However, employees may think that, by partnering with AI, they are training their replacements. Leaders can combat this initial resistance by highlighting how AI can help people focus on more meaningful work—
which is something employees crave.
Digital transformation is rife with technical challenges. Moving to the cloud, automating workflows, and adopting AI comes with a whole host of cybersecurity, IT, and data management issues. As leaders tackle this intimidating to-do list, talent transformation often gets bumped to the bottom.
But people’s priorities can’t always be pushed to the back burner. Creating strong human-machine partnerships—and a truly augmented workforce—is necessary to take advantage of the technology that can offer a competitive edge.
A new approach to talent can help organizations integrate digital workers, hybrid cloud platforms, intelligent workflows, and agile ways of working in a way that empowers people to perform at the top of their game.
But to get there, organizations need to do the hard work of real talent transformation. We’ve outlined four actions you can take to align your tech investments with strategy—while putting people first:
- Prioritize with purpose.
- Lead with the operating model.
- Make work more rewarding.
- Invest in talent as much as technology
To view the full study you can visit here.
The IBM Institute for Business Value (IBV) is IBM’s thought leadership think tank. The IBV combines global research and performance data with expertise from industry thinkers and leading academics to deliver insights into world business. For more information about the IBV, you can visit here.
The IBV carried out this study, in cooperation with Oxford Economics, by surveying 3,000 global C-suite executives across 20 industries and 28 countries from all major regions in December 2022 and January 2023 about job roles, skills and how work gets done.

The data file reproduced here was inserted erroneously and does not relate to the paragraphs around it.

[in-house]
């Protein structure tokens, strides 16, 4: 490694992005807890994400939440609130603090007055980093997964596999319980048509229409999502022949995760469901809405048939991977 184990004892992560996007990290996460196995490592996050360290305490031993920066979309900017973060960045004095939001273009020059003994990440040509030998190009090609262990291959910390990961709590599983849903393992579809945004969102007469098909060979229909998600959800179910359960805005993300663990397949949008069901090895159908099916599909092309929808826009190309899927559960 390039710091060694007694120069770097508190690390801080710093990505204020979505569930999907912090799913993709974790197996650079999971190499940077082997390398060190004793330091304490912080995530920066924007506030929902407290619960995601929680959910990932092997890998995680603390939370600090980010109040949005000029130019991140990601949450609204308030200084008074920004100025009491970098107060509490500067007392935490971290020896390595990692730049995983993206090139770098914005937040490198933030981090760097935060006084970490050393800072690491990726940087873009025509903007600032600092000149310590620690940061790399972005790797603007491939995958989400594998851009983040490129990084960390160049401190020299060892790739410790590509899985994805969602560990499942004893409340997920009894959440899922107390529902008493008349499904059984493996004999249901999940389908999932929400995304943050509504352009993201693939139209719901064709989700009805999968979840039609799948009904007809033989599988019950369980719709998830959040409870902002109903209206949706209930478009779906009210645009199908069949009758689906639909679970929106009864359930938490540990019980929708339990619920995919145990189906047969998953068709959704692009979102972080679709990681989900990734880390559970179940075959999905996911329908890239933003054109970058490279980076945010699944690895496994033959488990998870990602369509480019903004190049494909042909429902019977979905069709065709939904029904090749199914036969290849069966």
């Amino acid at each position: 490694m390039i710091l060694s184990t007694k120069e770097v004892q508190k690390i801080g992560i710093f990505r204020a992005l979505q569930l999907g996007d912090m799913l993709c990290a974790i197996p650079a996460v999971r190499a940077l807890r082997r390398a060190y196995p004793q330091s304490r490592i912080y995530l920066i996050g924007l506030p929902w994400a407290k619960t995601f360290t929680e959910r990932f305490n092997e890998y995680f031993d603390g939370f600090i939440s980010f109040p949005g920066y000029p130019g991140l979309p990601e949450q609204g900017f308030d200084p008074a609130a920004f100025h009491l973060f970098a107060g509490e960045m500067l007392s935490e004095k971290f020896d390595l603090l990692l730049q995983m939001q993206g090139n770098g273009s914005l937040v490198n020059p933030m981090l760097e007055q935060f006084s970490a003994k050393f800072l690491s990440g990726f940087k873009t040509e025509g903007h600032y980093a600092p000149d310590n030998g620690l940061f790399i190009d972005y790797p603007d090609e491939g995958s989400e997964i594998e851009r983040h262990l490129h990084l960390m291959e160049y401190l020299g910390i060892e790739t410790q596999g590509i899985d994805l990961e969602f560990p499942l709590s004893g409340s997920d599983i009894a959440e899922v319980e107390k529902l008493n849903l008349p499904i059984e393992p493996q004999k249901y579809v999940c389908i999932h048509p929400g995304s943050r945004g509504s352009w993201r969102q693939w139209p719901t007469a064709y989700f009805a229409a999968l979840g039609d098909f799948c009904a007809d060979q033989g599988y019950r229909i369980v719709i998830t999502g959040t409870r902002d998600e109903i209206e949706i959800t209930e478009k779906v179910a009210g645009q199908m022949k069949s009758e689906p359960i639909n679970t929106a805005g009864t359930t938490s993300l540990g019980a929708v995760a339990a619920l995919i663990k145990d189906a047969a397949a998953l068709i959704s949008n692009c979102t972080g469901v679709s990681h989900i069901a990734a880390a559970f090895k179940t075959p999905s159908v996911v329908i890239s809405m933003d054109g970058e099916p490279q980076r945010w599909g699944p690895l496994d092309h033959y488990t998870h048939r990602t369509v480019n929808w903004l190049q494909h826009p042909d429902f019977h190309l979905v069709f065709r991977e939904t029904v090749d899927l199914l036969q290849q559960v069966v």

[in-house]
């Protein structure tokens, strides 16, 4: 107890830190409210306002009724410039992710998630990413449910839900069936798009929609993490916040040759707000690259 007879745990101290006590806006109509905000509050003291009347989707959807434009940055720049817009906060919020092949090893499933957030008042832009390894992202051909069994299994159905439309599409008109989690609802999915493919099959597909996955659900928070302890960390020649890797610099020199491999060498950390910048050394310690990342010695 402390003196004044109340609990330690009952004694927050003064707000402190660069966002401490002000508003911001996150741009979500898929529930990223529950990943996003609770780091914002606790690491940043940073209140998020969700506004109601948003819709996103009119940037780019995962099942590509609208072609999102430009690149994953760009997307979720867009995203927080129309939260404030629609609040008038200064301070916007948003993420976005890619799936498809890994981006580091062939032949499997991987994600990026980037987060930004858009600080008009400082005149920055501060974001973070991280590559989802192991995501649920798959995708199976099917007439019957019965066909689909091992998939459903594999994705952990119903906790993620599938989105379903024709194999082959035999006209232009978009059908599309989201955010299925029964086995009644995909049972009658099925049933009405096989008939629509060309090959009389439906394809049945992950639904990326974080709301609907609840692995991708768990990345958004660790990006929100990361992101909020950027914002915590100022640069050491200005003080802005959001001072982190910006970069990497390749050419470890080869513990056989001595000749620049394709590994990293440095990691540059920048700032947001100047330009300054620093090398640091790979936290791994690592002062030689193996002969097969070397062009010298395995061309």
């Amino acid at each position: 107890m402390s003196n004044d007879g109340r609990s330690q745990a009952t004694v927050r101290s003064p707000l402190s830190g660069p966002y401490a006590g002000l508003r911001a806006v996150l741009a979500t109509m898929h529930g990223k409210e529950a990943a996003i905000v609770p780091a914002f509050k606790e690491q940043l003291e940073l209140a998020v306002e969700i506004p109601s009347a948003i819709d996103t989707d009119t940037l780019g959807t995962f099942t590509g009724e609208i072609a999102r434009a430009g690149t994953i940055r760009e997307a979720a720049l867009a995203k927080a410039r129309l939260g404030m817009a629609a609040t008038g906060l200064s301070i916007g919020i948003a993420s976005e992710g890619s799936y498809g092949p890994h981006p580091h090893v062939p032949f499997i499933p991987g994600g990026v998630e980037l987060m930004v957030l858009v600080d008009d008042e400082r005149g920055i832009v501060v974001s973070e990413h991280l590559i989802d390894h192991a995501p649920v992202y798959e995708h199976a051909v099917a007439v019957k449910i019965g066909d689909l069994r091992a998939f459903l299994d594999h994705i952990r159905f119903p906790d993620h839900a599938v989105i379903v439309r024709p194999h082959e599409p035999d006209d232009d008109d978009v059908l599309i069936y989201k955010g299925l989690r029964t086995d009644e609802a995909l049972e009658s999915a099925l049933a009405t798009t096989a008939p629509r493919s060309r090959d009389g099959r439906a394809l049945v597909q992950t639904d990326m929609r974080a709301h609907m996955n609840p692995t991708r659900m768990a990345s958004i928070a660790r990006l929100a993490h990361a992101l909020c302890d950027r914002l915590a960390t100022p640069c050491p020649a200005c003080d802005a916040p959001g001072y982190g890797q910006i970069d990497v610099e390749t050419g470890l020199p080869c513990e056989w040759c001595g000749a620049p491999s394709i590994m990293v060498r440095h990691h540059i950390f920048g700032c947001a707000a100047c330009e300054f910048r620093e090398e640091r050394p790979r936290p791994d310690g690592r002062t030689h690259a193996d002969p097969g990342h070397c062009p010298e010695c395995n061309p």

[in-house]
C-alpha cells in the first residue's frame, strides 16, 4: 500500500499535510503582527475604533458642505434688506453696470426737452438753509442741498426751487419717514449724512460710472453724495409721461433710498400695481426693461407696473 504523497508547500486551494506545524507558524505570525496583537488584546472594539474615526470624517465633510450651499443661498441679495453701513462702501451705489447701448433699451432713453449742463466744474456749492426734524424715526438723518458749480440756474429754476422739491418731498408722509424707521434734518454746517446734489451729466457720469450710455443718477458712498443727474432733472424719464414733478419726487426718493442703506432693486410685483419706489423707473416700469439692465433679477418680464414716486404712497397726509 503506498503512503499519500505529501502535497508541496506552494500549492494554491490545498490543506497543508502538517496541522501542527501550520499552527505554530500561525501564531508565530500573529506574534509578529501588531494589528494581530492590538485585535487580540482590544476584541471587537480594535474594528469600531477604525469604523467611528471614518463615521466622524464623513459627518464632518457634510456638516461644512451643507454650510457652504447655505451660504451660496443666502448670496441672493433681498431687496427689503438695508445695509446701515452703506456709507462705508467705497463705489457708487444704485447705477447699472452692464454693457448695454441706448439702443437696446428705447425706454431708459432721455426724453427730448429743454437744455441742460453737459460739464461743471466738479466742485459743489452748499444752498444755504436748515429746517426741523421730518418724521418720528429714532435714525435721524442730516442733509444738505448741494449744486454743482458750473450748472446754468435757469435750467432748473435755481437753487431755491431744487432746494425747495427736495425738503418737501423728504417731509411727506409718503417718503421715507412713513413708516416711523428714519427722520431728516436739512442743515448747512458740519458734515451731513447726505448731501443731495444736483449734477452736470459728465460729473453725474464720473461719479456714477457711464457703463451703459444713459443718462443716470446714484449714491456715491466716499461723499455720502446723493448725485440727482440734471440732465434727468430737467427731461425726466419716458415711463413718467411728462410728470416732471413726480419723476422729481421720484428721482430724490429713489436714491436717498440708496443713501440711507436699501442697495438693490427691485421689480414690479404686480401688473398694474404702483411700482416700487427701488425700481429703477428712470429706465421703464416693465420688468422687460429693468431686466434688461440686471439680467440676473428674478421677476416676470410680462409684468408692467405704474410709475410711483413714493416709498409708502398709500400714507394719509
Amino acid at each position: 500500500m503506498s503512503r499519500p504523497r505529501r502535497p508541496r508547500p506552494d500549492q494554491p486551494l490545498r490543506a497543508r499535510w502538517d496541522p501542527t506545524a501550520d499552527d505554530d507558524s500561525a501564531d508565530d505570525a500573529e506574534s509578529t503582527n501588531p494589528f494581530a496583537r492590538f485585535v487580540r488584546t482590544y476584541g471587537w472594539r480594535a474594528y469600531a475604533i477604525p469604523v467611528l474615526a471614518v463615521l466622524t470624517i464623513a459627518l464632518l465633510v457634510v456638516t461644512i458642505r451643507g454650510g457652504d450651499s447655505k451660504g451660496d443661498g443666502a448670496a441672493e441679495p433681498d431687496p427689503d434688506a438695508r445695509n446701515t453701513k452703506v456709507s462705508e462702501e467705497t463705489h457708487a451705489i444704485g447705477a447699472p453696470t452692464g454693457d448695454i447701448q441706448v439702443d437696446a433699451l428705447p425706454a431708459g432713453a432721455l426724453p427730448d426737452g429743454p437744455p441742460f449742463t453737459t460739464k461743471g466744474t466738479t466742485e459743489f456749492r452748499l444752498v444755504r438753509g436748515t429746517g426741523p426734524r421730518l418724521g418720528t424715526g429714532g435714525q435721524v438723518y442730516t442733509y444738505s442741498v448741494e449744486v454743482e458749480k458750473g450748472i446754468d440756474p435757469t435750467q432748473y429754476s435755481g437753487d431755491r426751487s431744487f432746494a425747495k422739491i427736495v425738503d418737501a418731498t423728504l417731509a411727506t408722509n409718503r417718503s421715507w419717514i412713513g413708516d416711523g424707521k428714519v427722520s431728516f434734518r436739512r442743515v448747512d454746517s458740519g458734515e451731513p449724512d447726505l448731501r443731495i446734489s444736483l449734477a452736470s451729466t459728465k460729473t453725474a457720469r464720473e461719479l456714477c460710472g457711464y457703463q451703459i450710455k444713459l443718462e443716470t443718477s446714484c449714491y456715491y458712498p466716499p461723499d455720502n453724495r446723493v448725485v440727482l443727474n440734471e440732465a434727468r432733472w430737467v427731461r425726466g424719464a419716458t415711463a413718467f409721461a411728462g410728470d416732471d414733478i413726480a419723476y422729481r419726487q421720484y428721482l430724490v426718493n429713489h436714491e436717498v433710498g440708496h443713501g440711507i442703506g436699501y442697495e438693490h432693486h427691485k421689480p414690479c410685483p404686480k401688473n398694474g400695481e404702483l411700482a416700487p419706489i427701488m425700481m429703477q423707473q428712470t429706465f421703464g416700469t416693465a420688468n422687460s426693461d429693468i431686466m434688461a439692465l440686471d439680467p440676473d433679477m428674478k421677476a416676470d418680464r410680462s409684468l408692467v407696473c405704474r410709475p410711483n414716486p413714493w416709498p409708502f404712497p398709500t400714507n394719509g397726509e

The IBV also surveyed nearly 370 executives from Australia, Germany, India, Singapore, the United Kingdom, and the United States in April and May 2023 about jobs and skills in the context of generative AI, and 300 executives from the US about generative AI’s impact on labour.
In addition, the IBV surveyed over 21,000 workers across 22 countries in December 2022 to understand their expectations and motivations for work arrangements, career mobility, and the overall employee experience.
How these changes will affect the Australian workforce
Managing Partner for IBM Consulting Australia and New Zealand, Ian Abraham, said: “As AI continues to pervade all aspects of enterprises, people remain a core competitive advantage for businesses, but leaders face a multitude of talent-related challenges.”
Abraham added: “The businesses of tomorrow cannot run with yesterday’s talent – and tomorrow’s talent cannot be plugged into yesterday’s ways of working. Leaders have to be at the helm of navigating these challenges, redesigning work and shepherding their organisations into the future.”
Australian employees surveyed report engaging in impactful work is the top factor they cared about (48%) with flexible work arrangements second (44%) and growth opportunities third (41%).
Conversely when executives were asked what they thought Australian employees cared about they cited autonomy (54%), followed by growth opportunities (52%) and flexible working arrangements (48%).
IBM is a leading provider of global hybrid cloud and AI, and consulting expertise. IBM works with clients in 175 countries and over 4,000 government and corporate entities use IBM’s hybrid cloud platform and Red Hat OpenShift to affect their digital transformations. For more information, visit here.